Conversations in the Classroom

People doing the most talking are doing the most learning

Accountable Talk

Accountable talk is a discourse between teachers and students, or students and students where they are focused on academically relevant content. Providing students with opportunities to have accountable talk allows students more time to deepen their understanding, and it provides insight for teachers as to what students know. It is a critical and constructive source of assessing how and what children think.

Talk in Action

Here are a few sample strategies to encourage accountable talk. These activities should first be modeled so that students have an understanding of the skills they need to be successful. Common accountable talk skills include: active listening, taking turns, asking for clarification, paraphrasing, avoiding put downs, or making connections.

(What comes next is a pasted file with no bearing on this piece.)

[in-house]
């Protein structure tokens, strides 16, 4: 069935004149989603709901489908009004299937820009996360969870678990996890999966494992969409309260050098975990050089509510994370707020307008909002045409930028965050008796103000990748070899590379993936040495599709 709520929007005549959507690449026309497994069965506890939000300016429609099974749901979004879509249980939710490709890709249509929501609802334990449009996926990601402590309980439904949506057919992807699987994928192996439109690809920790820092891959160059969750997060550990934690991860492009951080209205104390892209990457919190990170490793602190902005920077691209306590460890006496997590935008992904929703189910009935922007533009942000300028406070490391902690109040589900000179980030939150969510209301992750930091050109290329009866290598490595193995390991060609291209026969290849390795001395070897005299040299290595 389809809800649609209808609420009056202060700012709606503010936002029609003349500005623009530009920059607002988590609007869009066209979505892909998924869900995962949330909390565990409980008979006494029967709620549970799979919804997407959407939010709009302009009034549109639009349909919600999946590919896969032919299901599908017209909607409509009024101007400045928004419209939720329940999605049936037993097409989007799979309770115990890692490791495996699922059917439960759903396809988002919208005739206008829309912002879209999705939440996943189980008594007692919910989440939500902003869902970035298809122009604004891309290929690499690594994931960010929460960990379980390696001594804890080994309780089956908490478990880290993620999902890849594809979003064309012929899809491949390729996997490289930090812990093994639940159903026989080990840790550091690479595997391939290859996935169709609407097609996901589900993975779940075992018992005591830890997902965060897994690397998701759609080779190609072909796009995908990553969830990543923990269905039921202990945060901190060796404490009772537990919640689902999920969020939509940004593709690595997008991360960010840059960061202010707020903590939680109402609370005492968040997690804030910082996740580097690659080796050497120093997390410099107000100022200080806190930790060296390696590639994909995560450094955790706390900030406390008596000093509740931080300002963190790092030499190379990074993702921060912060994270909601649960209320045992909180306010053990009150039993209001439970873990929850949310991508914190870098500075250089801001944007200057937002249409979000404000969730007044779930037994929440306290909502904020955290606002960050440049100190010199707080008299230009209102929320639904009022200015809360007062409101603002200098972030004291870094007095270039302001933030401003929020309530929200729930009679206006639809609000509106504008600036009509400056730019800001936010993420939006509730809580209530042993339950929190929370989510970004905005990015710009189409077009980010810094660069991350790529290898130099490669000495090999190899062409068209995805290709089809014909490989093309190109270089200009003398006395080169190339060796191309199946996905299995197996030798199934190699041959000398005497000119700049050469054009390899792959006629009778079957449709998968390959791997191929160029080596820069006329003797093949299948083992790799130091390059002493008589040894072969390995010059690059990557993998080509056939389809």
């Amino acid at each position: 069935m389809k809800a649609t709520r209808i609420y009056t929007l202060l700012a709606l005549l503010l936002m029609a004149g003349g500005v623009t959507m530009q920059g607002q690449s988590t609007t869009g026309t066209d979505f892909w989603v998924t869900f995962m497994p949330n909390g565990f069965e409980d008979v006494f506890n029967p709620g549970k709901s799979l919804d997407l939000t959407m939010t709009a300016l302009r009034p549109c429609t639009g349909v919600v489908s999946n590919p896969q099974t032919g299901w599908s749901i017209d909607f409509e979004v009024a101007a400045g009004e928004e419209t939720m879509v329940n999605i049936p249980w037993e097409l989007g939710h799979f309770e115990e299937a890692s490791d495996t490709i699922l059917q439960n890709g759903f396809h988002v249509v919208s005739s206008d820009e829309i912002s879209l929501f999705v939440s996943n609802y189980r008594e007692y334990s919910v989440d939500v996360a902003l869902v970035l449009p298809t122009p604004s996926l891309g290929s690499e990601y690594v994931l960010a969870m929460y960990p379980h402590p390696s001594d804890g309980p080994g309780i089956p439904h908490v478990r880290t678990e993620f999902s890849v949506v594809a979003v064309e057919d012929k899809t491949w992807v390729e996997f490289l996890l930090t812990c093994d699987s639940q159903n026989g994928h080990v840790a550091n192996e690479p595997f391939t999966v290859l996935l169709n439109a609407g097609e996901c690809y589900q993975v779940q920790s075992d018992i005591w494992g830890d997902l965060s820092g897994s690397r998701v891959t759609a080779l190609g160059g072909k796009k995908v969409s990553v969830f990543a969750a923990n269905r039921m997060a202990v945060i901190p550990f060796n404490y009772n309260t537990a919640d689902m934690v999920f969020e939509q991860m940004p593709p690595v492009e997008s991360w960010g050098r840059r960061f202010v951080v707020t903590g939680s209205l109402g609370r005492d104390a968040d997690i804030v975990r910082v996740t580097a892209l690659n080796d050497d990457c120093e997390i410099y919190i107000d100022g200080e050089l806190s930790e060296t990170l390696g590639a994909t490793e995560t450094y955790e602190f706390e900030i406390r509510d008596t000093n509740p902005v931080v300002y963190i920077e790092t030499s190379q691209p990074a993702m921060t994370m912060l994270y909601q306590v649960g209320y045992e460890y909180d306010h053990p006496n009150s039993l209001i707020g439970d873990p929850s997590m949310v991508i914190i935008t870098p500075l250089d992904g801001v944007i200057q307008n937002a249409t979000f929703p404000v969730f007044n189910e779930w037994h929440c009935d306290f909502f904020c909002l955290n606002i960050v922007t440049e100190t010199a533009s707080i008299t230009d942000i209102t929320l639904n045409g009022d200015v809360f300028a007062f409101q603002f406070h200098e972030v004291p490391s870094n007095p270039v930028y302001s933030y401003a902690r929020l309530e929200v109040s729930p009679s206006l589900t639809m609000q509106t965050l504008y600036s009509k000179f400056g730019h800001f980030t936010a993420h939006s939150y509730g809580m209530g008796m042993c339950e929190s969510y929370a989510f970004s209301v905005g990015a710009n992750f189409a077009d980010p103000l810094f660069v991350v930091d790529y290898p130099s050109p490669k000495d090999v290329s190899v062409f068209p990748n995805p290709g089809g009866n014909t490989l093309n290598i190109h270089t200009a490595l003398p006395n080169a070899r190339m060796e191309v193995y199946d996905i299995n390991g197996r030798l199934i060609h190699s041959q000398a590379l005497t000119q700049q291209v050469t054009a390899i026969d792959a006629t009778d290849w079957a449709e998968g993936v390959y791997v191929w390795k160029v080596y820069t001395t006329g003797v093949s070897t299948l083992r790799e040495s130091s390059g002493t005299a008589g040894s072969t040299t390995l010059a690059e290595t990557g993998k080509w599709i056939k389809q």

Asking Quality Questions

It is critical that as a teacher the questions you pose to your students allow for them to think deeply and critically. Some different question categories are: Knowing/Understanding (recalling, organizing, describing etc.), Applying (using facts, rules or principles), Analyzing (looking at parts of a whole), Creating (combining ideas to create something new) and Evaluating (developing opinions, judgments or decisions). There is a place for all types of questions in every classroom, it a matter of finding the right balance. As a teacher you need to ensure you are providing students with opportunities to engage discussions that involve higher level thinking (such as creating and evaluating).